Stuart Broad has stated his commitment to carrying on playing until at least the 2019 home Ashes series after moving ahead of Sir Ian Botham into second place on England’s all-time list of Test wicket-takers.
In terms of Englishmen, only James Anderson, with 492, now has more Test scalps than Broad’s 384 after the 31-year-old took five wickets during the three-day rout of West Indies at Edgbaston.
Both will be crucial to their country’s Ashes chances in Australia this winter, a campaign that promises to offer a rather more formidable challenge than the one West Indies presented during their innings-and-209 run defeat in the first day-night Test in this country.
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That Broad is aiming to face Australia again on home soil in 2019 should come as no surprise.
But, after Anderson, 35, stated earlier this summer his determination to carry on until that series, the prospect of having their two most prolific bowlers in history available for another two years will delight England.
“I’m 31 now and still feel like I have quite a bit of cricket left in me,” said Broad. “I’m loving the energy around this team, I’m loving being part of it. I’ve hopefully, touch wood, got a few more miles in the tank.”
Asked whether that meant he would be around for 2019, Broad answered: “Oh God, yes, I hope so. I’ll be just turned 33. Jimmy is 35 so I’d certainly hope my performances will keep improving to be a part of that Ashes for sure.
Broad excelled as England demolished the West Indies inside three days ( Getty)
“I’m not someone who looks too far ahead because I think it slows you down as a performer. This winter is a hugely exciting one because I think that series is going to be a belter with two teams that look really similar. But obviously I have hunger to go further than that.”
Despite his advancing years, Anderson’s form this summer has been stunning, following up his 20 wickets at 14.10 during England’s 3-1 series win against South Africa with another five at Edgbaston.
“To be fair, Jimmy is bowling as well as I’ve seen him bowl,” said Broad. “He’s turned 35 but I don’t think I’ve ever seen him challenge both sides of the bat as consistently as he has done this summer. “Fielding at mid-on and mid-off to him, I feel like he is in the game all the time. He’s not bowling bad balls, he looks in a rhythm that’s awesome. Long may that continue.
“Look, he’s going to be crucial for our chances this winter, for sure, and hopefully he can keep that rhythm going because he is picking up wickets at a huge speed at the moment and, not only will he be looking at 500 wickets, he’ll be looking way past that the way he is going.”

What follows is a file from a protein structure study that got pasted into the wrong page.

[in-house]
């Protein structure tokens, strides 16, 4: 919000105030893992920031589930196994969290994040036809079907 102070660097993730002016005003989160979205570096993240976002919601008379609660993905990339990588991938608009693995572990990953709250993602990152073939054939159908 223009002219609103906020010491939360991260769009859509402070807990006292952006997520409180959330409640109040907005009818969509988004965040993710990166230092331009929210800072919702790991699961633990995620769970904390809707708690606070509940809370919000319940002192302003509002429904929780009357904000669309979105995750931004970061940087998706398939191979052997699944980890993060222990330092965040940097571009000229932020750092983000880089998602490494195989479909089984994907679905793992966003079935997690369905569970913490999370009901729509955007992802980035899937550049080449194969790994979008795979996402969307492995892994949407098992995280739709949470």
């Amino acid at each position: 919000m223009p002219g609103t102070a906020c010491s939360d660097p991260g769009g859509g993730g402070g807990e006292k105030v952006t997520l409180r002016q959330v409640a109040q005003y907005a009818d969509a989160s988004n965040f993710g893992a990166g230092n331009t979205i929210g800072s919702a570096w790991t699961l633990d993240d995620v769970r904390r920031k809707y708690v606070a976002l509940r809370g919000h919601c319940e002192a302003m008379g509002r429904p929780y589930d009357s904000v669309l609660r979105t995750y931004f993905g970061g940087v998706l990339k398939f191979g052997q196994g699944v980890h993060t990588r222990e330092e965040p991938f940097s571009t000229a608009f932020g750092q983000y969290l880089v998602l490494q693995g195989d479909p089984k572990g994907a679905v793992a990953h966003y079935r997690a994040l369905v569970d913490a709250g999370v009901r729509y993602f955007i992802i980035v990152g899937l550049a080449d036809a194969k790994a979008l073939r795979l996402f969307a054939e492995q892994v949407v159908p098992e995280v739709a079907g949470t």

Broad moved to second in the all-time list of England wicket-takers (AFP)
Broad and Anderson now have 876 Test wickets between them, with the combined target of 1,000 now in reach if both do carry on for a couple more years.
There are certainly plenty more to come in the final two Tests against a febrile West Indies, with England naming an unchanged squad for next match at Headingley starting on Friday.
However, does Broad see himself still playing for England at the age of 35 like his good friend and new-ball partner?
“You don’t know if you’ll have the luck with injuries, you don’t know how the body will feel,” he says. “I play cricket for the competitive side of it. I love that feeling of being in a battle, I love that competitive spirit and that’s the reason I play. I’ll play as long as that competitive spirit and drive is there because that’s what gets me up in the morning. That desire and competitive spirit certainly is still within me now. I’ve always been honest with myself – as soon as that goes, I’ll know that I’m gone.”
Broad moved ahead of Sir Ian Botham in the all-time list ( Getty)
That competitive spirit was certainly fired by surpassing a man in Botham who he dreamed of emulating as a child and who presented him with his Test cap on debut against Sri Lanka in Colombo a decade ago.
Broad, whose father Chris was part of England’s 1986-87 Ashes-winning team in Australia along with Botham, said: “Beefy is someone who has been a big influence on me. Obviously, playing with my dad and watching some of his performances against Australia, he is a huge legend of English cricket but someone who has given a lot back to this team, actually.
“I was very fortunate to get my Test cap off him back in 2007. He is someone who in the past couple of years has spent more and more time in the changing room and the guys really listen to him. He is someone who has an influence on us the way he performed against Australia. Any performances against Australia are held in such high regard and he has been an influence on me wanting to perform against them.”
Botham has five Ashes series wins, but England will hope Broad, who already has four, will now be inspired to surpass him once again come 2019.